Is data as secure with cloud computing as it is in a traditional outsourced environment? Lee Newcombe, a principle consultant at technology consultancy Capgemini reports
So you've seen the hype, attended the conferences, spoken to satisfied customers and have decided that this cloud computing stuff is for you. But, at the back of your mind you still have a little voice muttering about security risks. What do you do next?
Let's assume that you've done the groundwork: you have a good idea of the types of services and data that you believe would benefit from a shift to a cloud service and you've read both the Jericho Forum paper describing their Cloud Cube model and the guidance paper from the Cloud Security Alliance.
Cloud computing presents information risk - but probably not significantly more than in a traditional outsourced environment.
Start with the legal and commercial aspects - will your data remain within the geographical constraints of your legal and compliance obligations? Will it even remain your data? How can you securely get data into and out of your chosen cloud? How straightforward, costly and efficient is it to get data back from the cloud? Can you have multiple connections between yourself and your provider?
Now, consider the mechanisms you will use to control access to both your data and the services that process your data. Consider whether you will use single sign-on between your on-premise and cloud-based applications. Examine the security services provided by your cloud provider by default. Never forget that you can encrypt data in transport and in storage, but at some point in memory your data will be in the clear on shared physical kit if you're processing in the cloud.
Examine the evidence that stated cloud provider security practices have been implemented; look for ISO27001 certification and examine the statement of applicability to see the scope of the certification.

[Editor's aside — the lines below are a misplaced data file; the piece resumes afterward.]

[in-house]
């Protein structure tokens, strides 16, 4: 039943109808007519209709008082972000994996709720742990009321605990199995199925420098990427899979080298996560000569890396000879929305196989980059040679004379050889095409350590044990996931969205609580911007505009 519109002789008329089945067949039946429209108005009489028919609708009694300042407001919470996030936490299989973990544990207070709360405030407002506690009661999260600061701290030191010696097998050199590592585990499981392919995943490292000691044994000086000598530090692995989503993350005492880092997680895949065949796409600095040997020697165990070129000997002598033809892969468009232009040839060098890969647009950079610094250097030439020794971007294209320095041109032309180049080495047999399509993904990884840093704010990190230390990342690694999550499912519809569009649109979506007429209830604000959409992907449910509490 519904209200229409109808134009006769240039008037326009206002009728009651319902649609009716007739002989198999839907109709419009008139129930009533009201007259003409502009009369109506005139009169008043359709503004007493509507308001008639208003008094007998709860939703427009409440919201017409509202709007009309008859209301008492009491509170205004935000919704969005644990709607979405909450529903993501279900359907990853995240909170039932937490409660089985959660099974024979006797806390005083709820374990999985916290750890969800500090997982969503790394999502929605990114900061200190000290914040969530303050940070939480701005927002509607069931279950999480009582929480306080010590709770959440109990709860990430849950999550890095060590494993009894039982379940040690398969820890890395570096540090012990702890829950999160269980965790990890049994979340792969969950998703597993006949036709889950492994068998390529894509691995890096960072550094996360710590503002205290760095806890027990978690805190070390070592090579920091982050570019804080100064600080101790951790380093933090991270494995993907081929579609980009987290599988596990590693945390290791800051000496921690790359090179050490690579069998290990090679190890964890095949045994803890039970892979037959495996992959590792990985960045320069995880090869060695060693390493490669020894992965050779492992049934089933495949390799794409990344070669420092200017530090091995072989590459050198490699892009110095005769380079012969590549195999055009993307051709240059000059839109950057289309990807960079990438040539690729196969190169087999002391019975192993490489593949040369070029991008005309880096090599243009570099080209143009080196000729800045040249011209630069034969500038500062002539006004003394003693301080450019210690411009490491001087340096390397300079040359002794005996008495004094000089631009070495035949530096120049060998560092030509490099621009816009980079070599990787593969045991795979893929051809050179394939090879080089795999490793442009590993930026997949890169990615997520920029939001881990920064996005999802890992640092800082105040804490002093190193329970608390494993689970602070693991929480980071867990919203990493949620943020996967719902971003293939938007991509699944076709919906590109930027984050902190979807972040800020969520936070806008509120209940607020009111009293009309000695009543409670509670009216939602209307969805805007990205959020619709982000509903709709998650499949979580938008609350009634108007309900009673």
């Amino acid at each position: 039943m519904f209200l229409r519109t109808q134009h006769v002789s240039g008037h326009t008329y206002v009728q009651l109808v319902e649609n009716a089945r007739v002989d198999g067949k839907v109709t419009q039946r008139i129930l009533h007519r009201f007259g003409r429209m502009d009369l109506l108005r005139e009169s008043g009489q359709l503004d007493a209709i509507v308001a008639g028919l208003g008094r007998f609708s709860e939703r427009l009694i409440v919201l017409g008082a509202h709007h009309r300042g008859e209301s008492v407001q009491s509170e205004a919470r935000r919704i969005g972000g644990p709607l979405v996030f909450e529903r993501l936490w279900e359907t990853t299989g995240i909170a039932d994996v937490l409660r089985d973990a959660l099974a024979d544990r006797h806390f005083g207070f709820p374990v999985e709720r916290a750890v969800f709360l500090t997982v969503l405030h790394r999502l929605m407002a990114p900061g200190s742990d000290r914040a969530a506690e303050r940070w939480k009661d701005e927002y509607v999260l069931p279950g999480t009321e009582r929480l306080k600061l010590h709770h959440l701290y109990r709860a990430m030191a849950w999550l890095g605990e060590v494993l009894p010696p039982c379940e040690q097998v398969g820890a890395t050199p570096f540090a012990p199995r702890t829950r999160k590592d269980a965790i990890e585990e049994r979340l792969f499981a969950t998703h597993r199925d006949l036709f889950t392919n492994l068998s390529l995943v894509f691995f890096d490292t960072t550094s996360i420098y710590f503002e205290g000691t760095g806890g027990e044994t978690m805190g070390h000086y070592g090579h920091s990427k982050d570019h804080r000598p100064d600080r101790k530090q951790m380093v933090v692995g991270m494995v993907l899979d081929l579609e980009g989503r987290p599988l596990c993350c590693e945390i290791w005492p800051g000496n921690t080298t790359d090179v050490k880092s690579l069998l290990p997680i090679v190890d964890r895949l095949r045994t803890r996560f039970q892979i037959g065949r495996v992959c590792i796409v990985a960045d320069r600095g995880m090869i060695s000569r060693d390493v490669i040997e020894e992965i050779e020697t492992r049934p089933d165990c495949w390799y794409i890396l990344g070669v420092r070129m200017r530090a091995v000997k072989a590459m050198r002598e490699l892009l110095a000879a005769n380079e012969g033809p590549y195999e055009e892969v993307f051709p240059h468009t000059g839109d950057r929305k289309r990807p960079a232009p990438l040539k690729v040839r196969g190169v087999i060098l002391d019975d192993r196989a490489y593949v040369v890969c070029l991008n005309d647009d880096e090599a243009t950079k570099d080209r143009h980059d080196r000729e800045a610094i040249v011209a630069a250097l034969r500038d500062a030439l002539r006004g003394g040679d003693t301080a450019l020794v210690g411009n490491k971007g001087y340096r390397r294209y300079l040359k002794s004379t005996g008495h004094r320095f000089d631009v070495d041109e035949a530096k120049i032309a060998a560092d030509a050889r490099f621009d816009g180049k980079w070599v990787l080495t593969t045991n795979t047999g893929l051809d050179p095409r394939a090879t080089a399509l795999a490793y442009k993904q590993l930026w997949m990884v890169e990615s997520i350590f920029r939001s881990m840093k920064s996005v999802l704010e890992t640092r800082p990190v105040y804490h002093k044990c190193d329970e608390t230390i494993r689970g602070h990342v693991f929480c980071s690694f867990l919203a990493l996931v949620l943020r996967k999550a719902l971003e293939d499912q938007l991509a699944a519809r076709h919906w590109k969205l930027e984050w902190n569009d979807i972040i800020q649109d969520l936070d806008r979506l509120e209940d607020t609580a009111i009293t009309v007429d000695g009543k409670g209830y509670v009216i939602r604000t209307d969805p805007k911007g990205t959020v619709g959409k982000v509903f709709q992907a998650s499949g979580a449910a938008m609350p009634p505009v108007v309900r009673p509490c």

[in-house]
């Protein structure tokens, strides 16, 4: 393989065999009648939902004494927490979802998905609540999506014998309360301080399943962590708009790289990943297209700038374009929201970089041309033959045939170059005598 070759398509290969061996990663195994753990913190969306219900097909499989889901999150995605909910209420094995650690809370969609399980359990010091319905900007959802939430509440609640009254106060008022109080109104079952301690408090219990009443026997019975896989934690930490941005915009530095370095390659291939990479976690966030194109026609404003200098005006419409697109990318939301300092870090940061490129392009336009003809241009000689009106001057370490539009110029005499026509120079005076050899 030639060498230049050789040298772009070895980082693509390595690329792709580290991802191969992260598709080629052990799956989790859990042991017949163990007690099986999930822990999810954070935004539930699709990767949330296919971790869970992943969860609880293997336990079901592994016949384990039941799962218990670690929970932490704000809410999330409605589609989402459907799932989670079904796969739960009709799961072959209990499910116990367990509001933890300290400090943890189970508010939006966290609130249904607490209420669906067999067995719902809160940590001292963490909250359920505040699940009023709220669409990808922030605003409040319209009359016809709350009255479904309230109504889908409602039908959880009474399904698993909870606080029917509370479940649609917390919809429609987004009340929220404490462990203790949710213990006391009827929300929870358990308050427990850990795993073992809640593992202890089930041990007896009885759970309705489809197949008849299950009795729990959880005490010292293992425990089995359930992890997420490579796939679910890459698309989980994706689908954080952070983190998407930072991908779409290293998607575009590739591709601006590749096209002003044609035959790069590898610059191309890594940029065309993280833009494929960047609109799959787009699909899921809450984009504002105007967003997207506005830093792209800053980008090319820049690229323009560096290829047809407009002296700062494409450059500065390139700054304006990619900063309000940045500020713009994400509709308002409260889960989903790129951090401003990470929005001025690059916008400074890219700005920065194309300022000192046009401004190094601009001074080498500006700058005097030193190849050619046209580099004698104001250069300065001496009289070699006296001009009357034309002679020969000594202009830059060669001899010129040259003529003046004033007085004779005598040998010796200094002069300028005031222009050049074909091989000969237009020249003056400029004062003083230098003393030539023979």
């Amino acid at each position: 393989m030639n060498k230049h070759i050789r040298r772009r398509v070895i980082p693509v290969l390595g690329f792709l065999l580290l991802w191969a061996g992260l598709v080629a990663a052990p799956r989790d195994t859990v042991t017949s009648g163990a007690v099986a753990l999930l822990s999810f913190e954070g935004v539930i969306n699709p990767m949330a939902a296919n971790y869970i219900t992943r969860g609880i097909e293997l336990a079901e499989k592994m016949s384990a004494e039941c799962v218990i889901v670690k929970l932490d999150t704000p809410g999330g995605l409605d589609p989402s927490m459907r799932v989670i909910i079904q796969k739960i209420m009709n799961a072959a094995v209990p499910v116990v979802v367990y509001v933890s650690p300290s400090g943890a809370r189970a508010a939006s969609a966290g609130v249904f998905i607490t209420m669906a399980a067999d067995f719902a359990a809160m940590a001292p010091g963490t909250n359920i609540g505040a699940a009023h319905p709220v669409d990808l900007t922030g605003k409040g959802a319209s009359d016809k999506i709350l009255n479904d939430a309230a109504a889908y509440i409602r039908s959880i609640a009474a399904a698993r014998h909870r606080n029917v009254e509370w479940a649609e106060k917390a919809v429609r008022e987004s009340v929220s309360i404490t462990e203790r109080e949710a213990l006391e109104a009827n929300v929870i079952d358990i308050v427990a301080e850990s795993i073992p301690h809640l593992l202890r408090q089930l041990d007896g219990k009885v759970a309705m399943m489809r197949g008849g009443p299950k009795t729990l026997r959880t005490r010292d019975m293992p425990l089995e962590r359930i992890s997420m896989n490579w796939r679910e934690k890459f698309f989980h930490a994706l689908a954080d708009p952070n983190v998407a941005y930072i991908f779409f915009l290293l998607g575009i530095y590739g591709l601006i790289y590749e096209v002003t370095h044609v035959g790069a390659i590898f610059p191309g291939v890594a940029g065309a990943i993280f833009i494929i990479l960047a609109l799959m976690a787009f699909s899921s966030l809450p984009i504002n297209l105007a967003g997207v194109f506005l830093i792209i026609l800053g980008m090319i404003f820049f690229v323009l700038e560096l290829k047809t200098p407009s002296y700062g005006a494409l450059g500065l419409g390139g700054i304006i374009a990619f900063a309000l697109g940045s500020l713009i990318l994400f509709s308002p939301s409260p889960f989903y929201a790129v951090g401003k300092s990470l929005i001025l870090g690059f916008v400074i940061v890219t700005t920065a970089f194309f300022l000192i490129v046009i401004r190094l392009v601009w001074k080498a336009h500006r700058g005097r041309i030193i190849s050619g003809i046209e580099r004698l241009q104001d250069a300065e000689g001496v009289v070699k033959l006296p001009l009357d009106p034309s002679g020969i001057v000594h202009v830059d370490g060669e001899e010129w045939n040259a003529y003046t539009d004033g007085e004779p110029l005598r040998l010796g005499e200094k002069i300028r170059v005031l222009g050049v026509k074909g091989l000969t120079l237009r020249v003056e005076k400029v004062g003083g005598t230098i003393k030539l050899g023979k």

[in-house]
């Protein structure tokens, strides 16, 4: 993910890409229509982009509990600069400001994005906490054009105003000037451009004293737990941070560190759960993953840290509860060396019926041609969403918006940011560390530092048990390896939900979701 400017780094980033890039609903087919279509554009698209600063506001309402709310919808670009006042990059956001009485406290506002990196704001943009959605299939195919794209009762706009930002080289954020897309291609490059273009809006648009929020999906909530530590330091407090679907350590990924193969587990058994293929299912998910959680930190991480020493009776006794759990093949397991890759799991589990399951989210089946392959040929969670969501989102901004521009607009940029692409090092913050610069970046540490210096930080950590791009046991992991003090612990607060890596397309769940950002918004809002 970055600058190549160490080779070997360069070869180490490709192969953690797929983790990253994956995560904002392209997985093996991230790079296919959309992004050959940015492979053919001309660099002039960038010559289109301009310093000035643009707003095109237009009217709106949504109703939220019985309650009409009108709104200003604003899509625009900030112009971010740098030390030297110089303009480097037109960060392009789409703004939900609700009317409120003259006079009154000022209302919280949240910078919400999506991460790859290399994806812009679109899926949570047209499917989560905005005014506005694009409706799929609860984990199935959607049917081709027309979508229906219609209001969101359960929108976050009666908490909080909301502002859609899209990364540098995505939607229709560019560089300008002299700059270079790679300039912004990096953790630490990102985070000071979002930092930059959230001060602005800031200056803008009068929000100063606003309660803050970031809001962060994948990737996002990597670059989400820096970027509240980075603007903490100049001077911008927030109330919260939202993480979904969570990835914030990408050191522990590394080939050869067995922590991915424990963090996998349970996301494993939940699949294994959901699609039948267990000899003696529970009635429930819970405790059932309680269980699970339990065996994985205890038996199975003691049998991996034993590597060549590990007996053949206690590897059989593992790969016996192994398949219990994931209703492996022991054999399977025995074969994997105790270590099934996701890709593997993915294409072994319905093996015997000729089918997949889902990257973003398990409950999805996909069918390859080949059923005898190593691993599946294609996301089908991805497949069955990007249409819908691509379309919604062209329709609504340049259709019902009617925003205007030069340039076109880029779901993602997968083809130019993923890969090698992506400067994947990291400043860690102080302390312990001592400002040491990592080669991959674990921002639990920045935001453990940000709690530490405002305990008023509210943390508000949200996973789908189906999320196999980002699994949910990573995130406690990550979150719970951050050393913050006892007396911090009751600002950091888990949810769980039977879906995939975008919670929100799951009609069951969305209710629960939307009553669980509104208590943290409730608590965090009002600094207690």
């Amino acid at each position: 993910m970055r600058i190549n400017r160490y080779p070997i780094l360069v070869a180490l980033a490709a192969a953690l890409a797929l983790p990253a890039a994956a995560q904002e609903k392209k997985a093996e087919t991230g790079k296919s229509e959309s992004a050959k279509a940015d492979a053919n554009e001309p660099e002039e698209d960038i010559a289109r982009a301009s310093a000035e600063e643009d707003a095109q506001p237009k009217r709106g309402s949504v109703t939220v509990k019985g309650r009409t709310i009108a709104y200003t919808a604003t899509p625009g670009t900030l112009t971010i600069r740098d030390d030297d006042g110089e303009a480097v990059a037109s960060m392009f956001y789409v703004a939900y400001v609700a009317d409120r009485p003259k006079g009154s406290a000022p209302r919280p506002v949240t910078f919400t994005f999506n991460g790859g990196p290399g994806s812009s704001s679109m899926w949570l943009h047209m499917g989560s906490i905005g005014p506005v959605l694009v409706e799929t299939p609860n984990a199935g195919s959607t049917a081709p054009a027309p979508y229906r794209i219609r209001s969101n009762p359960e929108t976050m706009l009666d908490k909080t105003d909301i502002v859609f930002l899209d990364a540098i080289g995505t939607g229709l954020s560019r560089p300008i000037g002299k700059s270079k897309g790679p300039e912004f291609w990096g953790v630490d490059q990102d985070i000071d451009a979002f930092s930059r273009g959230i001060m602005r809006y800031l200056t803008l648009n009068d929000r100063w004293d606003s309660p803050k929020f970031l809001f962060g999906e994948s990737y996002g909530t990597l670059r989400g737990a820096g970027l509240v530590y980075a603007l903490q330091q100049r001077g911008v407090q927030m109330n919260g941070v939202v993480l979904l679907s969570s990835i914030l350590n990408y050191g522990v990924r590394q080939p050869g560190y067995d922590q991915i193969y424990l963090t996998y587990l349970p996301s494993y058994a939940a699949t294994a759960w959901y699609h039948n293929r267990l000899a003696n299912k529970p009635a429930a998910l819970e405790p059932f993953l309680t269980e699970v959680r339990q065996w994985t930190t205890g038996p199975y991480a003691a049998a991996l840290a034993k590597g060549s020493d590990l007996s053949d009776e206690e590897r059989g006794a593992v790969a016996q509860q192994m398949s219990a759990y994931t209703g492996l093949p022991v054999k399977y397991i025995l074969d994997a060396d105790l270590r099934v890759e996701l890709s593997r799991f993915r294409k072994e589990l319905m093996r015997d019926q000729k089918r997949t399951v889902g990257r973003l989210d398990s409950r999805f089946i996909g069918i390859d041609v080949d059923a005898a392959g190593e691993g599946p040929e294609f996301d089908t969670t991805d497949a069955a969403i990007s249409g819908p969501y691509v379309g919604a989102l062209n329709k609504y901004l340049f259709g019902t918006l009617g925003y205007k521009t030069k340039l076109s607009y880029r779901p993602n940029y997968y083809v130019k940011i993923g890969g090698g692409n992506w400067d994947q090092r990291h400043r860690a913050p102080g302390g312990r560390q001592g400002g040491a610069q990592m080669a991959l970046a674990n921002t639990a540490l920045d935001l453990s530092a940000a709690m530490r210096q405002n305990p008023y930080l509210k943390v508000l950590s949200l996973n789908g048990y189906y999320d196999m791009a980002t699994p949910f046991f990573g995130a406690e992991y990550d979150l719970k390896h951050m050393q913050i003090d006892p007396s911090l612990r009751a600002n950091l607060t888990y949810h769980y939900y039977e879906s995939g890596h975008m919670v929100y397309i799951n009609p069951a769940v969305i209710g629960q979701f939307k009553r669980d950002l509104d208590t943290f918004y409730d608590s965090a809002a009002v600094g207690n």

Then there is the other oft-touted problem with cloud computing: availability. Ensure that the service availability offered by the cloud provider is sufficient for your requirements and that the cloud provider's availability figures are both recent and regularly updated.
Consider the risk of provider lock-in. Lock-in can arise from proprietary software stacks or proprietary data formats or both. It would be problematic to move from a Force.com application coded using Apex on to a service hosted on an Amazon Web Services image should your requirements change. Lock-in is more of a risk the higher up the stack you go as the scope for proprietary mechanisms increases. Aside from traditional lock-in implications, what would happen if your provider goes out of business or stops offering service? Look at the fate of Coghead customers when Coghead was closed following its purchase by SAP.
Cloud computing now has the momentum that its forbears - utility and grid - were never able to achieve.
We are all likely to be using cloud-based services in the future, even if we are not always going to be aware of the fact. It is now the role of risk professionals to make sure that we manage this move to a new way of working in a manner that preserves the security, operations and best interests of those we work for and of those whose data and service we are entrusted to protect.
This was first published in August 2009